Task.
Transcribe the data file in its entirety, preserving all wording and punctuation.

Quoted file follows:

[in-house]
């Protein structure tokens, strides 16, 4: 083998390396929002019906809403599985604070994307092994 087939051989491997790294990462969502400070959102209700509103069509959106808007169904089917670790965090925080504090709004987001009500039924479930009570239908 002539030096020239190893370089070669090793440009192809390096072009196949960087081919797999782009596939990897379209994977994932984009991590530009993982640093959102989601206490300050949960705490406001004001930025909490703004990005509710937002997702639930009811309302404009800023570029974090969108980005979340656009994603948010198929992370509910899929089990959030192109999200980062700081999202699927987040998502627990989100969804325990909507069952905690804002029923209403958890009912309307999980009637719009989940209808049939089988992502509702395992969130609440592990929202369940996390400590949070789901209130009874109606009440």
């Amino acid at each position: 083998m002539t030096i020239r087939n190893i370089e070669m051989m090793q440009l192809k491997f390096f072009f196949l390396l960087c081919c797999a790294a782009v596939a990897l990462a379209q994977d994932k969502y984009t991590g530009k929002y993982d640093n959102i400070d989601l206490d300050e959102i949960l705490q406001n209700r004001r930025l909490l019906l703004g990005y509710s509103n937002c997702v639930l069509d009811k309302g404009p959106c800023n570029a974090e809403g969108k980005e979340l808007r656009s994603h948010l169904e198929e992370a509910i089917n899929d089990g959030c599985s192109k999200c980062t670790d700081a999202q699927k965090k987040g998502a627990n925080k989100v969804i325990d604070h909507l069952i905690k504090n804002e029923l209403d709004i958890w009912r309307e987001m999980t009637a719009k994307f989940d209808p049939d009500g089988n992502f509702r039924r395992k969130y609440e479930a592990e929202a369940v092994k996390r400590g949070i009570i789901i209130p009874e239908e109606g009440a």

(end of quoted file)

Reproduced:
[in-house]
């Protein structure tokens, strides 16, 4: 083998390396929002019906809403599985604070994307092994 087939051989491997790294990462969502400070959102209700509103069509959106808007169904089917670790965090925080504090709004987001009500039924479930009570239908 002539030096020239190893370089070669090793440009192809390096072009196949960087081919797999782009596939990897379209994977994932984009991590530009993982640093959102989601206490300050949960705490406001004001930025909490703004990005509710937002997702639930009811309302404009800023570029974090969108980005979340656009994603948010198929992370509910899929089990959030192109999200980062700081999202699927987040998502627990989100969804325990909507069952905690804002029923209403958890009912309307999980009637719009989940209808049939089988992502509702395992969130609440592990929202369940996390400590949070789901209130009874109606009440």
């Amino acid at each position: 083998m002539t030096i020239r087939n190893i370089e070669m051989m090793q440009l192809k491997f390096f072009f196949l390396l960087c081919c797999a790294a782009v596939a990897l990462a379209q994977d994932k969502y984009t991590g530009k929002y993982d640093n959102i400070d989601l206490d300050e959102i949960l705490q406001n209700r004001r930025l909490l019906l703004g990005y509710s509103n937002c997702v639930l069509d009811k309302g404009p959106c800023n570029a974090e809403g969108k980005e979340l808007r656009s994603h948010l169904e198929e992370a509910i089917n899929d089990g959030c599985s192109k999200c980062t670790d700081a999202q699927k965090k987040g998502a627990n925080k989100v969804i325990d604070h909507l069952i905690k504090n804002e029923l209403d709004i958890w009912r309307e987001m999980t009637a719009k994307f989940d209808p049939d009500g089988n992502f509702r039924r395992k969130y609440e479930a592990e929202a369940v092994k996390r400590g949070i009570i789901i209130p009874e239908e109606g009440a």